TWO YEARS AGO, when Mary Ann Cashman first offered her opera appreciation course at Arnold Senior Center through Anne Arundel Community College's Lifelong Learning Program, her students ranged from novices who had never been to an opera to lifelong aficionados eager to expand their knowledge.
It's a testament to Cashman's warm exuberance and expertise that in these two years, a core of students (including myself) have remained to take the noncredit course again, and enrollment has tripled.
Starting July 14, she will teach an eight-session summer-only version of the course at Arnold Senior Center.
Cashman has taught college classes in voice and acting, and is the founder of the Takoma Park Youth Drama Group and Opera Bel Canto, a professional opera company. Last summer she traveled to Italy to coach American singers at the Amalfi Coast Music Festival and Institute in Vietri sul Mare. She also coached at the Shaker Mountain Performing Arts Festival in New York's Berkshire Mountains. She also teaches a class in stage movement for singers at Catholic University in Washington.
With a doctorate in education and a passion for opera, she has found a new source of inspiration in her senior students.
"Love of music grows with age," Cashman says. "Music nourishes the soul and unlocks our creative spirit, and according to `The Mozart Effect' can even heal the body."
For opera addicts, she adds, "We never say about opera that we've been there and done that. One performance inspires us to see another and another."
Senior students enjoy a different video opera each week, hearing familiar and less-known operas. The spring series included favorites such as Gounod's Faust, Verdi's Nabucco and Puccini's Turandot, but instead of offering Strauss's familiar Der Rosenkavalier, Cashman served up his sensuous Salome to broaden students' experiences.
She also offered such rarely performed works as Verdi's Stiffelio, increasing its accessibility by selecting a video starring Jose Carreras in the title role. The tenor superstar played the charismatic Protestant minister who discovers that his wife - played here by diva Catherine Malfitano - had been unfaithful.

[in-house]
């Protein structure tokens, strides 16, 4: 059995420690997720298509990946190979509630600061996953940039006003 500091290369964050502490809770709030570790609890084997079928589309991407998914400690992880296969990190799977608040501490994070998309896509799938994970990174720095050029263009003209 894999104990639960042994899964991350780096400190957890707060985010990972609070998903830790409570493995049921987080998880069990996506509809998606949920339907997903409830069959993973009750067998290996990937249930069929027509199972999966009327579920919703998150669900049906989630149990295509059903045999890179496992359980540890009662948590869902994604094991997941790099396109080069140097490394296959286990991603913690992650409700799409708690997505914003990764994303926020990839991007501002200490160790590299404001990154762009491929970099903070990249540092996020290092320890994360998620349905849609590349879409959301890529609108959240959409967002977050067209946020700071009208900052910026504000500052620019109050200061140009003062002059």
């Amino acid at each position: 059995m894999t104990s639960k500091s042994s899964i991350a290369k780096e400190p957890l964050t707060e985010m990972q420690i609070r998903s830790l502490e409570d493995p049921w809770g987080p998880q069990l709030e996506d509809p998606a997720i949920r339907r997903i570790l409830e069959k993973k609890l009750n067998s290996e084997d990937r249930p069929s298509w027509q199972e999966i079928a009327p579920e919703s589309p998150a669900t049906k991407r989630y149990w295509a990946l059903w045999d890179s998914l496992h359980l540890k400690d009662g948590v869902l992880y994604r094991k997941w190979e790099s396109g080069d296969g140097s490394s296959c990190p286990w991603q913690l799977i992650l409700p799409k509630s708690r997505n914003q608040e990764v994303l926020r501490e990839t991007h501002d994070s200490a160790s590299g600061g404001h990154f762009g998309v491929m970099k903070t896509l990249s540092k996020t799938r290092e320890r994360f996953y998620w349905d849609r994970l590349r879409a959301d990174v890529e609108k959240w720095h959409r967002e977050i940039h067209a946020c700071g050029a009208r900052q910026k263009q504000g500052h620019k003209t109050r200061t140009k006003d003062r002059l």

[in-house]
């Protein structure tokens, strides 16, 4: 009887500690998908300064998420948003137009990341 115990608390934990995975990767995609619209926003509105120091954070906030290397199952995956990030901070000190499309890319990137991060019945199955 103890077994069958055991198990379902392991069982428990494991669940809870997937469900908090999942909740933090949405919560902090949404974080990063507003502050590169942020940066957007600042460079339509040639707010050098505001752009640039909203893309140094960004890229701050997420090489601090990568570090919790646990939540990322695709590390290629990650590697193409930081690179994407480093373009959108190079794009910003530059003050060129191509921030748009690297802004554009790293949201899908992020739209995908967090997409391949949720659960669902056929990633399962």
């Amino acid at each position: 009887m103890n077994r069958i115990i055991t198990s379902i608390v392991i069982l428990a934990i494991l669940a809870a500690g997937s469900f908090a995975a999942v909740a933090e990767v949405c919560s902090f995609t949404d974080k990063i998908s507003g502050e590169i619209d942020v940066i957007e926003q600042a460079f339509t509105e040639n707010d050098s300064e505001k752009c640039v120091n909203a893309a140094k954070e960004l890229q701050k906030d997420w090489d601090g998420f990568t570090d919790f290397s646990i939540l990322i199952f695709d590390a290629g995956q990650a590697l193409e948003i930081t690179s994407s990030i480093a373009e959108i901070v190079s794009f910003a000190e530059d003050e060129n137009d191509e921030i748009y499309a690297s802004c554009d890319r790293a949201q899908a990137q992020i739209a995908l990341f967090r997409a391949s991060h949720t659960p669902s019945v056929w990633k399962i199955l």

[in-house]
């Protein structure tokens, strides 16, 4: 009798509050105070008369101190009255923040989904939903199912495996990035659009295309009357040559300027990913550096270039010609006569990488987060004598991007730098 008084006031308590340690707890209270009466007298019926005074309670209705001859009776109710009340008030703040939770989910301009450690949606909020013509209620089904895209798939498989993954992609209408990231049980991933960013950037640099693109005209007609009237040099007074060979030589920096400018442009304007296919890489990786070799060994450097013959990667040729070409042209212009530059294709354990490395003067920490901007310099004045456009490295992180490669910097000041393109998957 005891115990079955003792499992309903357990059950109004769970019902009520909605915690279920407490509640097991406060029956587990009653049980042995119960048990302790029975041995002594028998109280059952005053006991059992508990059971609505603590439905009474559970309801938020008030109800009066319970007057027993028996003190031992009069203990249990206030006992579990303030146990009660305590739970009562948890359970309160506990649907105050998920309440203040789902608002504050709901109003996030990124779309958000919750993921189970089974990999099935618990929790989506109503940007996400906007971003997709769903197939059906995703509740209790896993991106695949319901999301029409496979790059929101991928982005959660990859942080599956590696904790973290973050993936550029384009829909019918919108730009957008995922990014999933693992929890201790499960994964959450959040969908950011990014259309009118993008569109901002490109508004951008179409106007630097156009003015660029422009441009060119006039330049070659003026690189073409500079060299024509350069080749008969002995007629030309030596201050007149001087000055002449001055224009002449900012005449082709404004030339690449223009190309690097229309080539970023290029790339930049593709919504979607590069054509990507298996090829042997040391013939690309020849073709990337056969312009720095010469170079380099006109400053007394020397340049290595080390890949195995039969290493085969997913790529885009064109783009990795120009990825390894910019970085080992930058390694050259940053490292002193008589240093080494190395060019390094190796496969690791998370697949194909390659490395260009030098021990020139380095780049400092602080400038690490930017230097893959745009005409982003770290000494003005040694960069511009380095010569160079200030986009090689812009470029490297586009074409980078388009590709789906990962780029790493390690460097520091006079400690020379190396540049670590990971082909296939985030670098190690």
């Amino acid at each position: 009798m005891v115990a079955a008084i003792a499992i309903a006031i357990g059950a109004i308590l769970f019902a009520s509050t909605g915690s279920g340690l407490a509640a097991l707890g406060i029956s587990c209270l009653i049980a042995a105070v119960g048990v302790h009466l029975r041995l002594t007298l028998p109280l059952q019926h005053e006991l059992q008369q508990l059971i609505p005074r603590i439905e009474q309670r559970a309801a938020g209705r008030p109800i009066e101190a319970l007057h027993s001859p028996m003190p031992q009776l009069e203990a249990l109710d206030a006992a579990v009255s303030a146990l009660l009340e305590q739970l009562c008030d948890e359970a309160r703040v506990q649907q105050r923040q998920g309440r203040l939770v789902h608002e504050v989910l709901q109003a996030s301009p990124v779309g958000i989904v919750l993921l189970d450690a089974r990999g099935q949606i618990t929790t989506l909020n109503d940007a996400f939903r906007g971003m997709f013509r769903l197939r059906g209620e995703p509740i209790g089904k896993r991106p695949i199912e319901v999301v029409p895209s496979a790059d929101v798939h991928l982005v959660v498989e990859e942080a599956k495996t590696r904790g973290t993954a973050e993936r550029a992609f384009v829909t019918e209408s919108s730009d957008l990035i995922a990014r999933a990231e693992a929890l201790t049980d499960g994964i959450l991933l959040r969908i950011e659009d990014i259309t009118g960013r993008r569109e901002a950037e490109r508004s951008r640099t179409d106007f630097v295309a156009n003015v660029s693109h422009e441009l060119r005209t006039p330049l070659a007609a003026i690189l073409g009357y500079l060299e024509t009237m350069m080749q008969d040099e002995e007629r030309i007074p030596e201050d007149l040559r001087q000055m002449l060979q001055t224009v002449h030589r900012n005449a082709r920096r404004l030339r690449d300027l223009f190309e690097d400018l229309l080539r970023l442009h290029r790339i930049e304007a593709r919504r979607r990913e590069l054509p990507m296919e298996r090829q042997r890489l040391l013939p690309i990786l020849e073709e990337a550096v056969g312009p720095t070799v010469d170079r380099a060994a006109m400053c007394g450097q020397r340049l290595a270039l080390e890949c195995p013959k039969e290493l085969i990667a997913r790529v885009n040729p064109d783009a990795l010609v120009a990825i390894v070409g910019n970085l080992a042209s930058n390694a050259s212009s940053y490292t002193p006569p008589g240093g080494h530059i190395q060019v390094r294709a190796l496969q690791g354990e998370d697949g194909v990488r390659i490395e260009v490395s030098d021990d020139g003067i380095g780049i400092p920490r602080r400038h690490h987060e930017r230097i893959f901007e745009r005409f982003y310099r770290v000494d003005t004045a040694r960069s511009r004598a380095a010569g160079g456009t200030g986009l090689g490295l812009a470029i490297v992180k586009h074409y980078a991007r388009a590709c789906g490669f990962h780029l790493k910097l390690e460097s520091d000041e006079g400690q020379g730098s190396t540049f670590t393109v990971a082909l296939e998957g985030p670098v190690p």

Using audio and video recordings in her presentations, Cashman adds excitement by offering more than one version of favorites. For Madama Butterfly, Cashman used videos recorded at Italy's Arena di Verona and La Scala. Inviting us to compare the two prima donnas' abilities to move gracefully despite kimono costume constraints, Cashman introduced aspects of stage techniques comparing their ability to fall naturally.
"It's important that singers fall without making any noise. The audience shouldn't be distracted worrying about the singer's well-being," Cashman says.
Dispelling "the myth that opera is the province of overweight singers," Cashman says, "singers are athletes who may be compelled to scamper up a ladder and sing a ringing aria from the top rung." Proving her point in doing precisely that was bare-chested bass Samuel Ramey, devilishly handsome in Boito's Mefistofele. As Salome, Maria Ewing was unforgettable in her multiveil dance, and baritone Michael Devlin equally memorable as John the Baptist.
Cashman's video choice proved serendipitous in a February class when we recognized the young, animated conductor of Kirov's opera Eugene Onegin as Baltimore Symphony Orchestra's Yuri Temirkanov. Discovering that BSO wanted a copy of the legendary video, we happily delivered one to a pleased Temirkanov.
Other fringe benefits have included trips to hear first-rate performances of seldom-offered operas. A dozen of us traveled to New York's Metropolitan to hear Placido Domingo in Sly, and a later trip to Kennedy Center offered Kiri Te Kanawa in perhaps her farewell performance in Vanessa at Washington Opera. Last month, we were invited to a dress rehearsal of Washington Summer Opera's Barber of Seville at Catholic University.
After two years of weekly opera classes, we have barely scratched the surface and look forward to continuing our studies this summer, anticipating the surprises that await.
Information: Arnold Senior Center, 410-222-1922.